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Braley Applauds House Passage of Violence Against Women Act Renewal

Press Release

Location: Washington, DC

Rep. Bruce Braley (IA-01) today applauded the US House's passage of a broadly bipartisan bill that would reauthorize the Violence Against Women Act (VAWA) for five more years. Braley signed on last year as the first male cosponsor of the Violence Against Women Act Reauthorization Act of 2012, and he voted in favor of the bill that passed today.

Today's legislation also strengthens domestic violence protections for Native Americans by expanding the authority of tribes to protect women on their reservations and hold criminal perpetrators accountable.

"Renewing the Violence Against Women Act will help break the cycle of violence against women, and provide victims the care they need," Braley said. "Unfortunately, this type of violence is far too common and transcends politics, race, and religion.

"I'm especially happy about bipartisan improvements to the bill to expand protections of Native American women. Leaders like Rep. Tom Cole of Oklahoma have put partisanship aside to pass a bill that respects the sovereignty of tribal governments, and protects Native American women. For too long, domestic abusers on tribal lands have taken advantage of legal loopholes to evade accountability for their criminal actions. This bill closes those loopholes and strengthens the law.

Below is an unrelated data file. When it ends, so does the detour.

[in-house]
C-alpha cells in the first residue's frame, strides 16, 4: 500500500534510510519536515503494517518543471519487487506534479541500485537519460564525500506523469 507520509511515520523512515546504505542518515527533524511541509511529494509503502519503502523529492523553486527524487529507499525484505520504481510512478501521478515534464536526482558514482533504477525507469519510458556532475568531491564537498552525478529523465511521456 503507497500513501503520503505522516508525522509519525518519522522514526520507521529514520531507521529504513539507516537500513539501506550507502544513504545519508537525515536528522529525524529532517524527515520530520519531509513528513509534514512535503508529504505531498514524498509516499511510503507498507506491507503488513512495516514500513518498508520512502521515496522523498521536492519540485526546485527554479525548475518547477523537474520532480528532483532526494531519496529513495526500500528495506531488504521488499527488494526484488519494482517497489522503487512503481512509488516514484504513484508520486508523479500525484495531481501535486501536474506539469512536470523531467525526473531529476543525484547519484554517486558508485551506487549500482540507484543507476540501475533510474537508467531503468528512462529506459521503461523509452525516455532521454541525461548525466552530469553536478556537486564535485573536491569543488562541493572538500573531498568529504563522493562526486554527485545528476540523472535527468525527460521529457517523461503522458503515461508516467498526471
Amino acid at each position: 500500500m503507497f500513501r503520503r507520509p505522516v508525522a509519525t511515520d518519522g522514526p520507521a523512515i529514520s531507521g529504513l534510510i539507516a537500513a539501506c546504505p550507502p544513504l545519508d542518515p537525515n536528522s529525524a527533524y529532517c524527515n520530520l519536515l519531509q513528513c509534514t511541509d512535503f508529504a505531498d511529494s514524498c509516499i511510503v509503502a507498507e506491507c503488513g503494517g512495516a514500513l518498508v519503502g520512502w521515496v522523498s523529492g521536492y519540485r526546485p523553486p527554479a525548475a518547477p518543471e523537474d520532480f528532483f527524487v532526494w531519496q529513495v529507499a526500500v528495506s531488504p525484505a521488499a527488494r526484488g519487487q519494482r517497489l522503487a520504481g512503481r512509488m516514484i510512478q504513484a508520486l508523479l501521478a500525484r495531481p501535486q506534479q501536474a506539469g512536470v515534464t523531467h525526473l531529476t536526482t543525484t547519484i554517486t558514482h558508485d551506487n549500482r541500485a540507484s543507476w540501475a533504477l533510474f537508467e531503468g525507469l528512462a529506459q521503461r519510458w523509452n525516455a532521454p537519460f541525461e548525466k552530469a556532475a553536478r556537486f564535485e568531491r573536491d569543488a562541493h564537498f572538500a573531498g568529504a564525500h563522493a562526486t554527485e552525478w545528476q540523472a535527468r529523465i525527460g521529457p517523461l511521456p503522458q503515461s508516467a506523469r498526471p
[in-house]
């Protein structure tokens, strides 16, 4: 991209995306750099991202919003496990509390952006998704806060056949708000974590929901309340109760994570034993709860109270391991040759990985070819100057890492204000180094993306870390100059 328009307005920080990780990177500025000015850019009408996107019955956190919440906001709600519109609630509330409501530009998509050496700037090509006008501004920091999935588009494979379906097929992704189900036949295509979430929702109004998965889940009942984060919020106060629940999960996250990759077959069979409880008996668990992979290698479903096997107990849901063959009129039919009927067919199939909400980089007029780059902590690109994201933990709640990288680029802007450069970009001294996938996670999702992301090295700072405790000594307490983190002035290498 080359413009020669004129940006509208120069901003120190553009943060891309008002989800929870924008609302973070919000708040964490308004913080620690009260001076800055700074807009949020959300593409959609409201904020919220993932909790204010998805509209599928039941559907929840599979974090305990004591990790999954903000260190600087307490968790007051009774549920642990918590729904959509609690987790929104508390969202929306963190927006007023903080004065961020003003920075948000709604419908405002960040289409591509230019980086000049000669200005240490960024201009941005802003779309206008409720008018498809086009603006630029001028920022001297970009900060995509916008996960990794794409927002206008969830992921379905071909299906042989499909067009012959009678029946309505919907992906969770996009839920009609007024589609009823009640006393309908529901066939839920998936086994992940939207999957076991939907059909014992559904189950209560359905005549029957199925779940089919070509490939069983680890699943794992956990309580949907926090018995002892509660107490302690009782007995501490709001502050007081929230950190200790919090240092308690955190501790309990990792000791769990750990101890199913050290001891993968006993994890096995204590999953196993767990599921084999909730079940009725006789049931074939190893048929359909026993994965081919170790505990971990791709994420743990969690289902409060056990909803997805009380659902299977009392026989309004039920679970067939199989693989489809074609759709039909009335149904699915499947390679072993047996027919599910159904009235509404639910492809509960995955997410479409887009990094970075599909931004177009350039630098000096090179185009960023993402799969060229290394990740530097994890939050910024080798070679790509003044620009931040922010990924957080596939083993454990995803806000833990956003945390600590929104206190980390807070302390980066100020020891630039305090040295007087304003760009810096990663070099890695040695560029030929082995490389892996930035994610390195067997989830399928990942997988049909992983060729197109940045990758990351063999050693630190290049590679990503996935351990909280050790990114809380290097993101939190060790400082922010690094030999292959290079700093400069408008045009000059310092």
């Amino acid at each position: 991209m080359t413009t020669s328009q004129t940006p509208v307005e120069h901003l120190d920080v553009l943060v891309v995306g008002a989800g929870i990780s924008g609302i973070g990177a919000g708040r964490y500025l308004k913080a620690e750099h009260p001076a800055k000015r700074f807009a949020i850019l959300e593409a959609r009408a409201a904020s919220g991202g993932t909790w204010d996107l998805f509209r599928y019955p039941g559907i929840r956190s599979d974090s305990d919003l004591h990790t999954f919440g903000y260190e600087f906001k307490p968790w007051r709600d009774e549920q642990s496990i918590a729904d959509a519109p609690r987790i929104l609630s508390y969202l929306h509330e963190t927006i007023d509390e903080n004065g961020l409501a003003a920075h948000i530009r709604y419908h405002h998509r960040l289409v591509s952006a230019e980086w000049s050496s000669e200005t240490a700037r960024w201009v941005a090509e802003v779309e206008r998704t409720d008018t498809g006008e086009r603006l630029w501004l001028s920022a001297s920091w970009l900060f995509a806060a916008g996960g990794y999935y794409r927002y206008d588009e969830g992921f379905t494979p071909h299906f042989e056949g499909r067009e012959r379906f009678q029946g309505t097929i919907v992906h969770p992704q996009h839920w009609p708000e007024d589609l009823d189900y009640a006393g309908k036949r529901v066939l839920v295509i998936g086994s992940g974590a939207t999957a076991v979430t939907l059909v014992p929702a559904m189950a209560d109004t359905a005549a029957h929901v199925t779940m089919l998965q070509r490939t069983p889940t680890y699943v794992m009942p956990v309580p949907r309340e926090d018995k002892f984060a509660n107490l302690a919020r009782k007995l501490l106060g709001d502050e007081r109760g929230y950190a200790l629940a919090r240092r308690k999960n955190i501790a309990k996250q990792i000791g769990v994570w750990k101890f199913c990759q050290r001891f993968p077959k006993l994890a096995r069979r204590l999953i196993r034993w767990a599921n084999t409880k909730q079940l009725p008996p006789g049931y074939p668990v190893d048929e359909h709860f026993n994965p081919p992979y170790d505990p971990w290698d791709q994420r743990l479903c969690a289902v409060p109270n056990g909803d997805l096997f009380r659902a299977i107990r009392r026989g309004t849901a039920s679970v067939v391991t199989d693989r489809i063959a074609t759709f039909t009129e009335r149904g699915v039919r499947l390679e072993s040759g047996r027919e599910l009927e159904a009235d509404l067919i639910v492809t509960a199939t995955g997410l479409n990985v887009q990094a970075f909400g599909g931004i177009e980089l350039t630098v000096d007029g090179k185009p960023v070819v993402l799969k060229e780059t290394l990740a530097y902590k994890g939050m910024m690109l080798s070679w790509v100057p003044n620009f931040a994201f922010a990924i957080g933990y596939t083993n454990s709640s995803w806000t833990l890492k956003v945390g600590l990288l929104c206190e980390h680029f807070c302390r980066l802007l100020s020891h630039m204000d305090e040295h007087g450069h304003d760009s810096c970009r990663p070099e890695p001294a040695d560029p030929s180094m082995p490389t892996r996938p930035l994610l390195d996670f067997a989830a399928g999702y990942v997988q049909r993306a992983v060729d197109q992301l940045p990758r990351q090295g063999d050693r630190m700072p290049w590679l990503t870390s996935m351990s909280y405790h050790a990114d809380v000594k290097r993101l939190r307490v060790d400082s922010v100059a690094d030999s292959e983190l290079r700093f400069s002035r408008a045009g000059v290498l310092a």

"I urge the President to sign the Violence Against Women Act renewal into law as quickly as possible."

First signed into law in 1994, the Violence Against Women Act enhanced the investigation and prosecution of violent crimes perpetrated against women and significantly strengthened penalties for offenders convicted of violent crimes against women. The law also required the federal prosecution of interstate domestic violence and sexual assault crimes, and guaranteed the interstate enforcement of protection orders. The annual incidence of domestic violence has dropped more than 50% since the law was originally enacted.

The Violence Against Women Act expired at the end of 2012; without Congressional action today, its important protections would have continued to lapse.

The legislation has already been approved by the Senate and heads to the President's desk for his signature.

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